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|Paper IPM / M / 15124||
"Help bits" are some limited trusted information about an instance or instances of a computational problem
that may reduce the computational complexity of solving that instance or instances.
In this paper, we study the value of help bits in the settings of randomized and average-case complexity.
If k instances of a decision problem can be efficiently solved using l < k help bits, then without access to help bits one can efficiently
compute a k-bit vector that is not equal to the k-bit vector of solutions to the k instances. A decision problem with this property is called k-membership comparable.
Amir, Beigel, and Gasarch (1990) show that for constant k, all k-membership comparable language are in ¶/\poly.
We extend this result to the setting of randomized computation:
We show that for k at most logarithmic, the decision problem is
using l help bits, k instances of the problem can be efficiently solved with probability greater than 2l−k.
The same conclusion holds if using less than k(1 − h(α)) help bits (where h(·) is the binary entropy function), we can efficiently solve 1−α fraction of the instances correctly with non-vanishing probability.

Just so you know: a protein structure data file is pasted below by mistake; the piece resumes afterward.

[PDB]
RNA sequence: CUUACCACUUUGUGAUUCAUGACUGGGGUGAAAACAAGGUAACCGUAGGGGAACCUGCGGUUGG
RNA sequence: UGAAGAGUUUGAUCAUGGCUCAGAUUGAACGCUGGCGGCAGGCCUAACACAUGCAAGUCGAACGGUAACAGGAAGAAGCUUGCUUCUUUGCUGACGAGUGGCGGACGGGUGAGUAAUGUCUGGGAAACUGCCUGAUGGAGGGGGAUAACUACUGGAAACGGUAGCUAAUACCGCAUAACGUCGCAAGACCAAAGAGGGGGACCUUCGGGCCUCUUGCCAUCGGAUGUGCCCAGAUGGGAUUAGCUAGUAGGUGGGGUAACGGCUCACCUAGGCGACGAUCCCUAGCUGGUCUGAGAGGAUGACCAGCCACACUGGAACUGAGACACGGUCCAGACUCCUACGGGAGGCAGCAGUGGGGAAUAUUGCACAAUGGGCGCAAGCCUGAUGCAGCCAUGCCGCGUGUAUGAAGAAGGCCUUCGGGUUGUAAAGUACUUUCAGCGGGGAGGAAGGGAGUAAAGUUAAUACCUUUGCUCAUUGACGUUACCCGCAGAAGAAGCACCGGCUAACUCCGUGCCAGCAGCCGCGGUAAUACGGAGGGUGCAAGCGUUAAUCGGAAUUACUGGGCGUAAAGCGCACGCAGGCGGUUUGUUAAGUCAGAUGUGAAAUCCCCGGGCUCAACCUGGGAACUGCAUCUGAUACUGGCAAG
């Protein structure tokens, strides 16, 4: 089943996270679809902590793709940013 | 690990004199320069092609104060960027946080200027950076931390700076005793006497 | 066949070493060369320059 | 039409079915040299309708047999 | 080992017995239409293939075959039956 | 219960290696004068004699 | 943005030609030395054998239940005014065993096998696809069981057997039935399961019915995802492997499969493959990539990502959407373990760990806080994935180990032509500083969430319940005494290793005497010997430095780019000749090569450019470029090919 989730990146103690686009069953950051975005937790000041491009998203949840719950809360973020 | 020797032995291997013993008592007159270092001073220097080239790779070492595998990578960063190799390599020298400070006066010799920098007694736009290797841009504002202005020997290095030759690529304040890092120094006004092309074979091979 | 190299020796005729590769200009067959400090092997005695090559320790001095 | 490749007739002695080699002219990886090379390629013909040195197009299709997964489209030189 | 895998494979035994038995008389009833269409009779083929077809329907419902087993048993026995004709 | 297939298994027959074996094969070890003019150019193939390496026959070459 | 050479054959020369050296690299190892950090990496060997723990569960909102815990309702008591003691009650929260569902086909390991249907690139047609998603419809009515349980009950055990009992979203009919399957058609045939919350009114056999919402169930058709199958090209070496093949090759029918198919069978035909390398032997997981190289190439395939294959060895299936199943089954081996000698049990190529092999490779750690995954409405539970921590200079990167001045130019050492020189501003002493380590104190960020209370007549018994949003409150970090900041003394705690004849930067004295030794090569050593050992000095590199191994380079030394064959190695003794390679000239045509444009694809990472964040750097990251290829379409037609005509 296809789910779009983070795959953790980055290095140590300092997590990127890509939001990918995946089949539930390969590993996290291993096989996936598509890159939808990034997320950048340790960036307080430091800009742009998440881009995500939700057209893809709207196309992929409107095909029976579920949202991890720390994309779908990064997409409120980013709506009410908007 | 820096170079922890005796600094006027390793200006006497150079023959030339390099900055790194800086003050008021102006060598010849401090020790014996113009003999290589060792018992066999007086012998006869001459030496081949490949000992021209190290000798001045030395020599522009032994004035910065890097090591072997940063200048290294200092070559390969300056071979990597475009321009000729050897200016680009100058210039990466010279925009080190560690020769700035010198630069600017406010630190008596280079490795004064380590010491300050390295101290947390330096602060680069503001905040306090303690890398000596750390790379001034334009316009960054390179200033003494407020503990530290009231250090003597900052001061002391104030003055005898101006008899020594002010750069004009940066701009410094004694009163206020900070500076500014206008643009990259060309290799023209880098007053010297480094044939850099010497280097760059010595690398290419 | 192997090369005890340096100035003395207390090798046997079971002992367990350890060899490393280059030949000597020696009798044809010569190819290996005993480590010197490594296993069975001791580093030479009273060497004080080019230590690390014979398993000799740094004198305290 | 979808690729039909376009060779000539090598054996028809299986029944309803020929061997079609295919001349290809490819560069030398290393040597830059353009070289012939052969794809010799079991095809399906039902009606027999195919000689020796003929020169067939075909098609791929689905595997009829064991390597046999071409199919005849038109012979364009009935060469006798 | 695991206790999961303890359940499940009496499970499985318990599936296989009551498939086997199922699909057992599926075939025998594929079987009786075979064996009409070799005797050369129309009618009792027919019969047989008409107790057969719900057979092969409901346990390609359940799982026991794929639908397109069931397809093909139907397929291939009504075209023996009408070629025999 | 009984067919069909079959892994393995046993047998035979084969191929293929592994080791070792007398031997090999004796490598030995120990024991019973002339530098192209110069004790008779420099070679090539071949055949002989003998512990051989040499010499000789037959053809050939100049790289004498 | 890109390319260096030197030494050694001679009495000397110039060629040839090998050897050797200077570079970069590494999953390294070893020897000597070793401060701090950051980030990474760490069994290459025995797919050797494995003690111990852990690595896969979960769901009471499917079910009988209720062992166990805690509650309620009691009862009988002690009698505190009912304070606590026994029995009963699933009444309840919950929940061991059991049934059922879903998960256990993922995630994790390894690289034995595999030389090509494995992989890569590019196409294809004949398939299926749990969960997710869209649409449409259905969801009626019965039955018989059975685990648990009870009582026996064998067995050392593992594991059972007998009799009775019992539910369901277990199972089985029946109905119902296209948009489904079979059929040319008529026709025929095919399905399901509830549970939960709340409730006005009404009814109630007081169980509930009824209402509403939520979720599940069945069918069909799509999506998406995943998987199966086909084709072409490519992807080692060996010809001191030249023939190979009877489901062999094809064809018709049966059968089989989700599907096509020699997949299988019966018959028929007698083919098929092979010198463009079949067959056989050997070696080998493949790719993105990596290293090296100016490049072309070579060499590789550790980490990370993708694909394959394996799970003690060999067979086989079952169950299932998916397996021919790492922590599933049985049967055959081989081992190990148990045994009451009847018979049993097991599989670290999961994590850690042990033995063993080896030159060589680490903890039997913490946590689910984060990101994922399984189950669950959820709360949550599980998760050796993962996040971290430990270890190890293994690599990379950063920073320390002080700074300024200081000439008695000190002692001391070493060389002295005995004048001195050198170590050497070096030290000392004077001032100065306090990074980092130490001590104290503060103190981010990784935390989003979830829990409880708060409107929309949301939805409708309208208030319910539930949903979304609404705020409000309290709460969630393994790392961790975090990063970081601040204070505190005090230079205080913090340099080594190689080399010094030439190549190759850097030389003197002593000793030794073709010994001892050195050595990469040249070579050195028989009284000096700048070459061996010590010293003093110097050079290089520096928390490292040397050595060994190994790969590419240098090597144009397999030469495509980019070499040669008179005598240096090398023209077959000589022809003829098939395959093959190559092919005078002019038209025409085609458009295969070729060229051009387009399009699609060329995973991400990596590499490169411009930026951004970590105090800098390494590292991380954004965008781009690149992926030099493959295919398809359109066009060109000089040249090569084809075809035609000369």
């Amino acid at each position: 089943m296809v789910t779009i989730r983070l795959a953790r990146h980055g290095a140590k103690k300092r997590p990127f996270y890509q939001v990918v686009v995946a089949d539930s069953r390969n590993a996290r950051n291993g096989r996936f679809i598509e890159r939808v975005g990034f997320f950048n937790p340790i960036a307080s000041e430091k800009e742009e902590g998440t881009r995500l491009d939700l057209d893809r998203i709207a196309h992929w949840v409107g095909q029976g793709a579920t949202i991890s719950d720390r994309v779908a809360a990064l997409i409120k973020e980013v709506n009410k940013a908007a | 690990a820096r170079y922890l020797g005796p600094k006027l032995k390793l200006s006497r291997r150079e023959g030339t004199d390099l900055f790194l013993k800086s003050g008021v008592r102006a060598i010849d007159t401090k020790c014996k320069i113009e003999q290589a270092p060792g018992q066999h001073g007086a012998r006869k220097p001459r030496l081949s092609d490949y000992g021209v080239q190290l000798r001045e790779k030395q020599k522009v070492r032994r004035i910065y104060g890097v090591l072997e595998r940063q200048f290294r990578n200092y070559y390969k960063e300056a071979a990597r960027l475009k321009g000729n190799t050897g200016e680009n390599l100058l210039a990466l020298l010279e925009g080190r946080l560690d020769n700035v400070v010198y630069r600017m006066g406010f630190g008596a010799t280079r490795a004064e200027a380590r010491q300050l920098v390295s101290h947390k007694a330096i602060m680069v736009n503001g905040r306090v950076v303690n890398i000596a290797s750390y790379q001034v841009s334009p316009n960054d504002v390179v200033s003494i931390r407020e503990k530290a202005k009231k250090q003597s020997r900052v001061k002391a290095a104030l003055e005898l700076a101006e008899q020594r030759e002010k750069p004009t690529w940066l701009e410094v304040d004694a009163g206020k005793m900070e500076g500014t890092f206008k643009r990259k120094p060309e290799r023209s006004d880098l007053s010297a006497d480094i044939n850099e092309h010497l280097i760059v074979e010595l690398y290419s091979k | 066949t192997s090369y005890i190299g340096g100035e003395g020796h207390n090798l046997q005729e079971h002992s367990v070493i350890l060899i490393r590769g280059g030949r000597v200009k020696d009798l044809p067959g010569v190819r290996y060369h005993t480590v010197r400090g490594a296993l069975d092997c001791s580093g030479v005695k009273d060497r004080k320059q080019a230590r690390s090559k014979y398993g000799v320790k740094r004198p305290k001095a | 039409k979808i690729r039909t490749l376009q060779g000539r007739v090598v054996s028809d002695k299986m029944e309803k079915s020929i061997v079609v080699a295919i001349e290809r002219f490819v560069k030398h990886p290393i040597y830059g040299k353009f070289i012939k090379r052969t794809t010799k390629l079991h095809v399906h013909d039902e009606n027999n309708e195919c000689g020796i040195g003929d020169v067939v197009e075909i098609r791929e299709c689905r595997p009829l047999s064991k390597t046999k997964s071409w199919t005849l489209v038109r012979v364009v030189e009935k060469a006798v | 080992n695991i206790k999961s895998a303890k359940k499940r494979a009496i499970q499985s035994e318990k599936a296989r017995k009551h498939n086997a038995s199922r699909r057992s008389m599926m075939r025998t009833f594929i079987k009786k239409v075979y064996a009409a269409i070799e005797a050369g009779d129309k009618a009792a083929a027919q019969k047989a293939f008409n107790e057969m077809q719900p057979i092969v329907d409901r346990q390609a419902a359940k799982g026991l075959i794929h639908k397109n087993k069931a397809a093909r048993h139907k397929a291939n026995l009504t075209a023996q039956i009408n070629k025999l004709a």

We note that when k is constant, k-membership comparability implies being in ¶ / \poly.
Next we consider the setting of average-case complexity:
Assume that we can solve k instances of a decision problem
using some help bits whose entropy is less than k
when the k instances are drawn independently from a particular distribution.
Then we can efficiently solve an instance drawn from that distribution with probability better than 1/2.
Finally, we show that in the case where k is
super-logarithmic, assuming k-membership comparability of a decision problem, one cannot prove that the problem is in ¶/\poly by a
"relativizing" proof technique.
All previous known proofs in this area have been relativizing.
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